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SEOUL, South Korea – North Korea said early today it has deported an elderly U.S. tourist and war veteran detained for more than a month for alleged hostile acts against the country.

North Korea’s official Korean Central News Agency said it made the decision because Merrill Newman, 85, had apologized for his alleged crimes during the Korean War on a recent trip to the country and because of his age and medical condition.

Newman has yet to speak publicly and it was unclear today where he’d been deported to. It wasn’t clear if his alleged confession shown on state TV last month was coerced.

He was taken off a plane Oct. 26 by North Korean authorities while preparing to leave the country after a 10-day tour.

A former group of South Korean guerrillas say Newman advised them as they fought behind enemy lines during the war. Some members have expressed surprise that Newman would take the risk of visiting North Korea given his role with their group, which is still loathed and remembered in the North.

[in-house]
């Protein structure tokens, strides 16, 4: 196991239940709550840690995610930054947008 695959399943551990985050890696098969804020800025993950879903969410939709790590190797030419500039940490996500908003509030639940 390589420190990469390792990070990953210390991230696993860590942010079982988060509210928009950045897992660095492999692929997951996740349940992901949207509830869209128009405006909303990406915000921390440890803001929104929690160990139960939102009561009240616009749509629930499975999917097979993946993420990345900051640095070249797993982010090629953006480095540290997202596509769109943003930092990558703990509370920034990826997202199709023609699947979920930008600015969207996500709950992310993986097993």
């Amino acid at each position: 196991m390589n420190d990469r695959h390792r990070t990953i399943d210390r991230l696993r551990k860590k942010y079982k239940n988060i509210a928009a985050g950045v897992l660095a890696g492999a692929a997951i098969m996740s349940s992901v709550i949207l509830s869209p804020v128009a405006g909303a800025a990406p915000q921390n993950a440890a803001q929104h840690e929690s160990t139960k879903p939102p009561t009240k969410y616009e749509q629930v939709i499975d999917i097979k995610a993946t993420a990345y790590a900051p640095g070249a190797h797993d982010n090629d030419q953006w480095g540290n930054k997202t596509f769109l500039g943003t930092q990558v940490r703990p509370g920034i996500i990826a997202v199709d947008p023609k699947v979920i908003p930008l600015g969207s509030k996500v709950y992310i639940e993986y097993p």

Authorities in Pyongyang claimed Newman apologized for killing North Koreans during the 1950-53 Korean War, attempting to meet surviving guerrilla fighters he had trained during the conflict and reconnect them with their wartime colleagues living in South Korea, and criticizing the North during his recent trip.

Newman’s comments haven’t been independently confirmed. North Korea has a history of allegedly coercing statements from detainees.

Newman’s detention came as tension remains on the Korean Peninsula though Pyongyang’s rhetoric against the United States and South Korea has toned down in recent weeks compared with its torrent of springtime threats to launch nuclear wars.

Before Newman, North Korea has detained at least six Americans since 2009 and five of them have been either released or deported after prominent Americans like former Presidents Bill Clinton and Jimmy Carter traveled to Pyongyang.